At midst the uncertainty that a cyclone always causes, and furthermore when it is known how powerful and strong it is, Cubans wondered where renowned meteorologist José Rubiera was. His sapience and wisdom manifest themselves every year by this time and many calmed down after he finally appeared on the 8 o’clock TV news to offer us his report about Hurricane Irma. Although his excellent students, as Rubiera himself called them, did not do a bad job in his absence.

Journalist Jorge Legañoa, from the Cuban News Agency, had already calmed some via Facebook stating that "the knight of hurricanes" was not in Cuba at this moment (he wrote on the eve), but he would arrive on Thursday.

Hours have passed and Irma has already ravaged some Caribbean islands.

Yurien Portelles reports that according to the prime minister of Barbuda, “the island is unsuitable for life”. Meanwhile, Cubans continue to follow step by step the mischiefs of Irma, a name that had never been so mentioned before.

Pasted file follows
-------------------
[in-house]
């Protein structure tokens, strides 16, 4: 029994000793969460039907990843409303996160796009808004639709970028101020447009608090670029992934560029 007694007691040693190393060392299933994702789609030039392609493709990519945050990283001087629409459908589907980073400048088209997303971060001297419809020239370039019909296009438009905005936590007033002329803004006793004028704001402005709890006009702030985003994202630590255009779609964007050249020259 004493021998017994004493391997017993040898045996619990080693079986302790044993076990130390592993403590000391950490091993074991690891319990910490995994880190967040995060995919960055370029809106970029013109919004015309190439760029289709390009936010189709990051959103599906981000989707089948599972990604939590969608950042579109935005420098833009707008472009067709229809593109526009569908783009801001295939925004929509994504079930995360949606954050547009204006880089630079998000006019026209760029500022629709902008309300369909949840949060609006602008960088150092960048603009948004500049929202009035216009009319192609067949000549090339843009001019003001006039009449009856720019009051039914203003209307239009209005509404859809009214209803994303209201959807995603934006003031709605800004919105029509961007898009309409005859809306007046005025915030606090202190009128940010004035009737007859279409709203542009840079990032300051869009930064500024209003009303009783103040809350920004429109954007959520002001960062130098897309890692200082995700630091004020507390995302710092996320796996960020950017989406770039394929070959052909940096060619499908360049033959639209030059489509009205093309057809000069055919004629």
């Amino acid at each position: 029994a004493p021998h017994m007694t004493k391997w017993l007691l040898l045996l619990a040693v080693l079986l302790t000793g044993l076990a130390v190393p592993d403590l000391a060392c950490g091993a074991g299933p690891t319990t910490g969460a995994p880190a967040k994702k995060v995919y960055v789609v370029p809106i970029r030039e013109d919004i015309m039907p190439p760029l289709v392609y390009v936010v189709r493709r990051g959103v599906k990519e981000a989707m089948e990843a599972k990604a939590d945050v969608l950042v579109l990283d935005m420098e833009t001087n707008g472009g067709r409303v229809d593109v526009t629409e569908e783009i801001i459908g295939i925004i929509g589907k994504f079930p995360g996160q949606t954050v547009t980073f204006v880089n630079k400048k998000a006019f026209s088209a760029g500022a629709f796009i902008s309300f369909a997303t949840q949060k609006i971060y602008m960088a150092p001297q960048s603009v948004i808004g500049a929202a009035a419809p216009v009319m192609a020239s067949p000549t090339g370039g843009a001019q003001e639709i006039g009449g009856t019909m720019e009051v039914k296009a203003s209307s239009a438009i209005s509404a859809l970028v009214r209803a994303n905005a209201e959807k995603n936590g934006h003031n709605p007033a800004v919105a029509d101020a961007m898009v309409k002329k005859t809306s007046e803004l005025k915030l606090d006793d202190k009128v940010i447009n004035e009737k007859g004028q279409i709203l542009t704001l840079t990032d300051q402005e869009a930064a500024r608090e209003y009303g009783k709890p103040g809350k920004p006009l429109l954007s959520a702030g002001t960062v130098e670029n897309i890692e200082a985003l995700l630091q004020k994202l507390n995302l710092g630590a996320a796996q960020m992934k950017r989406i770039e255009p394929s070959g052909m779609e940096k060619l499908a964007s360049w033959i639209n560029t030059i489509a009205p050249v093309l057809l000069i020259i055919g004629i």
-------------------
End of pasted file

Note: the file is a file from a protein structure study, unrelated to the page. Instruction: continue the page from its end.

Translated by Jorge Mesa Benjamin / Cubasi Translation Staff

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Cubana Airlines Announces Cancelation of its Flights

Cubana Airlines announced on Thursday the cancellation of its flights starting on Friday in the following informative note.

Cubana Airlines’ national and international flights will be suspended On Friday September 8th, except those to Gerona, Mexico and Cancun taking into account the meteorological effects associated with Hurricane Irma in the center and eastern part of the country.

Information will be announced after the progressive reestablishment of the flights in correspondence with the normalization of the weather conditions in each destination.

Passengers whose flights have been cancelled could change their travel date to a later flight without penalties, once the necessary conditions are reestablished and are subject to availability offered by the airlines or full reimbursement in the Sales Offices for a period of 15 working days.

Cubana Airlines apologizes for any discomfort this might cause. (ACN)